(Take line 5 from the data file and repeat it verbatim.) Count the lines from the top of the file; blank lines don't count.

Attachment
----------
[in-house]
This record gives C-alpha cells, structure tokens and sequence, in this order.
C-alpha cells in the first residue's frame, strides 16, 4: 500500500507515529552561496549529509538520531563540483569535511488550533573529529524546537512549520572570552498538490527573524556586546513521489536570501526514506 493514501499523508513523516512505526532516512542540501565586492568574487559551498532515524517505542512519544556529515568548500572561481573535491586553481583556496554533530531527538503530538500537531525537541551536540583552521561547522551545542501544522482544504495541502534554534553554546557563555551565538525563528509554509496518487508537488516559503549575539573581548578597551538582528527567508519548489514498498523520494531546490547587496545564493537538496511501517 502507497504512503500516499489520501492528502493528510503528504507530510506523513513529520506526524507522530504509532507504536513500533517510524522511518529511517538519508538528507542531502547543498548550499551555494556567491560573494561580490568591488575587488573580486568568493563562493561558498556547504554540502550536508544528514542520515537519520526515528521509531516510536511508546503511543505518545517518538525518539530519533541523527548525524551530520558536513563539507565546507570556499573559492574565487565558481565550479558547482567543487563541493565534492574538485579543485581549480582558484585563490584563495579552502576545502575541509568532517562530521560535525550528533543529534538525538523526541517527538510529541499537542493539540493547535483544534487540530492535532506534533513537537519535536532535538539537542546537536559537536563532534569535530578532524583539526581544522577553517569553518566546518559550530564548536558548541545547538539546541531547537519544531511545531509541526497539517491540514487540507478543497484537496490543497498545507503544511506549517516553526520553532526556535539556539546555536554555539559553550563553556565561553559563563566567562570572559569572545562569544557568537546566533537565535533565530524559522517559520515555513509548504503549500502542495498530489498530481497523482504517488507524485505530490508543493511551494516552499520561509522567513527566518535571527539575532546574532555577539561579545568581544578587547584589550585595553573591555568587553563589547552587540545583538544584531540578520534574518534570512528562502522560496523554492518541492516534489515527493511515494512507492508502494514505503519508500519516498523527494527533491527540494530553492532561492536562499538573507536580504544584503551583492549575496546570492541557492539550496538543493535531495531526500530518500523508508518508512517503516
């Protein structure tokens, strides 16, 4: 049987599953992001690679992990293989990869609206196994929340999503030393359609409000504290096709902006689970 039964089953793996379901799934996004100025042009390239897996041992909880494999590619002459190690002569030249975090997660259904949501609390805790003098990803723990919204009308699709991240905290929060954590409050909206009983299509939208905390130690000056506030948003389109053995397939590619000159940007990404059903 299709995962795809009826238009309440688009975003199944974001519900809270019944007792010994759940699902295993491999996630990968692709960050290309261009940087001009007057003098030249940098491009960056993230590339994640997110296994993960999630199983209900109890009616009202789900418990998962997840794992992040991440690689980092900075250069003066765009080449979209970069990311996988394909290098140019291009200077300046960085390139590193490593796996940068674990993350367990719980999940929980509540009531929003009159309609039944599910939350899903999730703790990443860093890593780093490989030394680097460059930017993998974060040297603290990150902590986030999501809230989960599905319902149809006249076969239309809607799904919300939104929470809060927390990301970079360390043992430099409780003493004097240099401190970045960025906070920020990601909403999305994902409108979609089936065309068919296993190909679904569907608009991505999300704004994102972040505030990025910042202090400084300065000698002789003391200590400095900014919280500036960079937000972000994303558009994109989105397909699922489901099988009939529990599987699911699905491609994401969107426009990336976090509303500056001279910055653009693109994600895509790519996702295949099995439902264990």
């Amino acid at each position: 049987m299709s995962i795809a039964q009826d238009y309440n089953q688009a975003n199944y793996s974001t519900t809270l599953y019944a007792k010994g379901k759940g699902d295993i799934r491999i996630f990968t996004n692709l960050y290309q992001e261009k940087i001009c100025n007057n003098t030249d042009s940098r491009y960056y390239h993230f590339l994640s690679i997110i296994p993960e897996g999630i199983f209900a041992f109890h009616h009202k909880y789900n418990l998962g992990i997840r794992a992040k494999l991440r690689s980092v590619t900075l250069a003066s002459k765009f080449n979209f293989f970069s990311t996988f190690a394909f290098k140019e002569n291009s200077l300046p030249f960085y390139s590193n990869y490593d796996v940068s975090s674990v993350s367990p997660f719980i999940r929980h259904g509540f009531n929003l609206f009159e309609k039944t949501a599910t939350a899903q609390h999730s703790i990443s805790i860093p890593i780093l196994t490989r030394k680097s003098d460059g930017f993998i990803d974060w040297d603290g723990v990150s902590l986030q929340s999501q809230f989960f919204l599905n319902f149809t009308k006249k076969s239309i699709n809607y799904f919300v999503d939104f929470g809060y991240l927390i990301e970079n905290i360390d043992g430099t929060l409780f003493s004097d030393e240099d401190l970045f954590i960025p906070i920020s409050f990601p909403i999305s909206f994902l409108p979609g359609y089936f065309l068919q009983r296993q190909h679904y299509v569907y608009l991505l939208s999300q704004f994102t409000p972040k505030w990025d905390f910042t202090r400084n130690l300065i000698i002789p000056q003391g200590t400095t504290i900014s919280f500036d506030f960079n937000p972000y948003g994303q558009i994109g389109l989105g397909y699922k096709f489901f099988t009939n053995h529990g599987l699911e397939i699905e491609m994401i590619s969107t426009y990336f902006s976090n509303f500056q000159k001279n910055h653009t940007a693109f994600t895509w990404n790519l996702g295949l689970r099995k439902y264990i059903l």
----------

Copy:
């Amino acid at each position: 049987m299709s995962i795809a039964q009826d238009y309440n089953q688009a975003n199944y793996s974001t519900t809270l599953y019944a007792k010994g379901k759940g699902d295993i799934r491999i996630f990968t996004n692709l960050y290309q992001e261009k940087i001009c100025n007057n003098t030249d042009s940098r491009y960056y390239h993230f590339l994640s690679i997110i296994p993960e897996g999630i199983f209900a041992f109890h009616h009202k909880y789900n418990l998962g992990i997840r794992a992040k494999l991440r690689s980092v590619t900075l250069a003066s002459k765009f080449n979209f293989f970069s990311t996988f190690a394909f290098k140019e002569n291009s200077l300046p030249f960085y390139s590193n990869y490593d796996v940068s975090s674990v993350s367990p997660f719980i999940r929980h259904g509540f009531n929003l609206f009159e309609k039944t949501a599910t939350a899903q609390h999730s703790i990443s805790i860093p890593i780093l196994t490989r030394k680097s003098d460059g930017f993998i990803d974060w040297d603290g723990v990150s902590l986030q929340s999501q809230f989960f919204l599905n319902f149809t009308k006249k076969s239309i699709n809607y799904f919300v999503d939104f929470g809060y991240l927390i990301e970079n905290i360390d043992g430099t929060l409780f003493s004097d030393e240099d401190l970045f954590i960025p906070i920020s409050f990601p909403i999305s909206f994902l409108p979609g359609y089936f065309l068919q009983r296993q190909h679904y299509v569907y608009l991505l939208s999300q704004f994102t409000p972040k505030w990025d905390f910042t202090r400084n130690l300065i000698i002789p000056q003391g200590t400095t504290i900014s919280f500036d506030f960079n937000p972000y948003g994303q558009i994109g389109l989105g397909y699922k096709f489901f099988t009939n053995h529990g599987l699911e397939i699905e491609m994401i590619s969107t426009y990336f902006s976090n509303f500056q000159k001279n910055h653009t940007a693109f994600t895509w990404n790519l996702g295949l689970r099995k439902y264990i059903l």